We have two drivers today that were not present in the past cycle: Tesla Motors and e-commerce; both are changing the region and how industrial space gets used. Every business has an online component, and those goods need to be stored. It’s simply a matter of who drives the last mile—it’s either the consumer or it’s delivered to your door.
TR: Is the region in short supply of industrial space? In your estimate how much demand is not being met across our geography? Is that any different from the demand elsewhere across the country?
HAUGEN: We’ve talked about e-commerce and it is the single largest force, locally and nationally, changing the way industrial space is getting used. Users want to be closer to the population centers with growing demand for increasingly faster deliveries. The 30 largest metro areas in the country are growing in this same way. In terms of overall immediate demand, I think we could absorb another six million square feet of space regionally.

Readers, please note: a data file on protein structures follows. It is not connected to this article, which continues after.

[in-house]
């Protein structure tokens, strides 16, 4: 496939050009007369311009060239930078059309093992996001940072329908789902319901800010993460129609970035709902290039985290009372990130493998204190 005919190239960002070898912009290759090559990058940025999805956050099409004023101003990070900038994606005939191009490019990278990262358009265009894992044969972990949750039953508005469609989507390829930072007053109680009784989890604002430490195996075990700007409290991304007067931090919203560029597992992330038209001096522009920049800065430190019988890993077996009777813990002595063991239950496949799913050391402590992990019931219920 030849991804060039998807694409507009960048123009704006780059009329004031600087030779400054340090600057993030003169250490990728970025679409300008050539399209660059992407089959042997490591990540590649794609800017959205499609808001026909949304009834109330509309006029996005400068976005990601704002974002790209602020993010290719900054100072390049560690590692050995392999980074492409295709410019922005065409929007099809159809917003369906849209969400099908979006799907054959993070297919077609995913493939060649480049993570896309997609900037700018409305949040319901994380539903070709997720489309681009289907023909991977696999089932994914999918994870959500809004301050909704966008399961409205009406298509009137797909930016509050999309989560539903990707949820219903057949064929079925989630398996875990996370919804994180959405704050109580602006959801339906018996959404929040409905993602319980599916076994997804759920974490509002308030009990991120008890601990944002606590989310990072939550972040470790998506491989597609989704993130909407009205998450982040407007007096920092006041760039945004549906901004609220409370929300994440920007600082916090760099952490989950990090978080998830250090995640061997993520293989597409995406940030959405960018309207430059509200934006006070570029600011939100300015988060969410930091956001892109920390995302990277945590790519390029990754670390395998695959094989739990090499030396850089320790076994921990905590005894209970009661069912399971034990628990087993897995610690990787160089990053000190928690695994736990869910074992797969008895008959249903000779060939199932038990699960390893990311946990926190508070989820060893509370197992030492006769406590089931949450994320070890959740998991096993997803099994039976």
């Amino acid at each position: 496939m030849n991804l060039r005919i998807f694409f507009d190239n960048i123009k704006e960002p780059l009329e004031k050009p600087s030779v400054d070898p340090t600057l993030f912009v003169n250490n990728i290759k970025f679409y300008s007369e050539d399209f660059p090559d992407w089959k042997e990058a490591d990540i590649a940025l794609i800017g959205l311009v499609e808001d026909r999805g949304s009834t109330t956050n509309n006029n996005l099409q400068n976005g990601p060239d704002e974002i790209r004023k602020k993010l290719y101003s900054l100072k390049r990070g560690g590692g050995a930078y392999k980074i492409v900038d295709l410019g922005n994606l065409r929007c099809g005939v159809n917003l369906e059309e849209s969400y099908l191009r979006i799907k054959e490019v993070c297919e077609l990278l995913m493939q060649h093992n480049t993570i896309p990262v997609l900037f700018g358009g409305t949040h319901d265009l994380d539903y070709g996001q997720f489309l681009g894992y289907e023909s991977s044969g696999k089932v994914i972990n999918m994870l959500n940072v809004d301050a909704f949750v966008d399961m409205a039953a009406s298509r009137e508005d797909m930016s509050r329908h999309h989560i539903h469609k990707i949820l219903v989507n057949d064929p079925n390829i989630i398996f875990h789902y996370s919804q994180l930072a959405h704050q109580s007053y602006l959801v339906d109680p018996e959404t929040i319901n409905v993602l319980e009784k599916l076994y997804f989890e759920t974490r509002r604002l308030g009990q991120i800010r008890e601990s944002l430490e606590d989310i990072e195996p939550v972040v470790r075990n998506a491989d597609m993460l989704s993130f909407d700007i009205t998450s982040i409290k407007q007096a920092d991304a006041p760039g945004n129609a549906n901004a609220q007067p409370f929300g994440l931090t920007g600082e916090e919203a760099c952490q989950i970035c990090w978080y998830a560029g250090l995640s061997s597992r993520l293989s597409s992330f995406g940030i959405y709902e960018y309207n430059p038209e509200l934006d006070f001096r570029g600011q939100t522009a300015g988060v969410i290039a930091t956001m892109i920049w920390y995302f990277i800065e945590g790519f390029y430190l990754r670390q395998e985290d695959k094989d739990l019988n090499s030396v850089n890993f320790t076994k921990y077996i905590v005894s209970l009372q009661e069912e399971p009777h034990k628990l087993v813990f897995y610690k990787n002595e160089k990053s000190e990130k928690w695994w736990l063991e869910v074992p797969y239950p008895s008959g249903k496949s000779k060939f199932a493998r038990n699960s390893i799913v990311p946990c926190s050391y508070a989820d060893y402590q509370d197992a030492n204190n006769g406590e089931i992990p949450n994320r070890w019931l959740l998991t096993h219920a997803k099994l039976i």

TR: You are acquiring and building space in Northern California. That implies that you are still very optimistic about the industry regionally. Why?
HAUGEN: DCT is extremely optimistic in this market and will continue to invest for all the factors we talked about. There are so many opportunities that continue to bode well for industrial space here. Commerce, including the real estate business, is constantly trying to solve the puzzle and make improvements to logistics, and that’s exciting.